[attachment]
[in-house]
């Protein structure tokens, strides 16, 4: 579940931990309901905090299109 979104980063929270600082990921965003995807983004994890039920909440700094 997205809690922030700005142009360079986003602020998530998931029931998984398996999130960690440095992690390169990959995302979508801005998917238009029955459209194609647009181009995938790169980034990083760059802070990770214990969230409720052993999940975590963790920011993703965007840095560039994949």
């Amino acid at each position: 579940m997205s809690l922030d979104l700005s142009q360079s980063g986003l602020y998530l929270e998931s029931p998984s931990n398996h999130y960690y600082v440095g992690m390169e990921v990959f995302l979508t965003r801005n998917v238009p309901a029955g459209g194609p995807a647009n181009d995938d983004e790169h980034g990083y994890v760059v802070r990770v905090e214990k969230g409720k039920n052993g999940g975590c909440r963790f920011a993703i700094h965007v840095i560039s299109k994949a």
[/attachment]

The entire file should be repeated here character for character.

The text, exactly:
[in-house]
């Protein structure tokens, strides 16, 4: 579940931990309901905090299109 979104980063929270600082990921965003995807983004994890039920909440700094 997205809690922030700005142009360079986003602020998530998931029931998984398996999130960690440095992690390169990959995302979508801005998917238009029955459209194609647009181009995938790169980034990083760059802070990770214990969230409720052993999940975590963790920011993703965007840095560039994949």
């Amino acid at each position: 579940m997205s809690l922030d979104l700005s142009q360079s980063g986003l602020y998530l929270e998931s029931p998984s931990n398996h999130y960690y600082v440095g992690m390169e990921v990959f995302l979508t965003r801005n998917v238009p309901a029955g459209g194609p995807a647009n181009d995938d983004e790169h980034g990083y994890v760059v802070r990770v905090e214990k969230g409720k039920n052993g999940g975590c909440r963790f920011a993703i700094h965007v840095i560039s299109k994949a």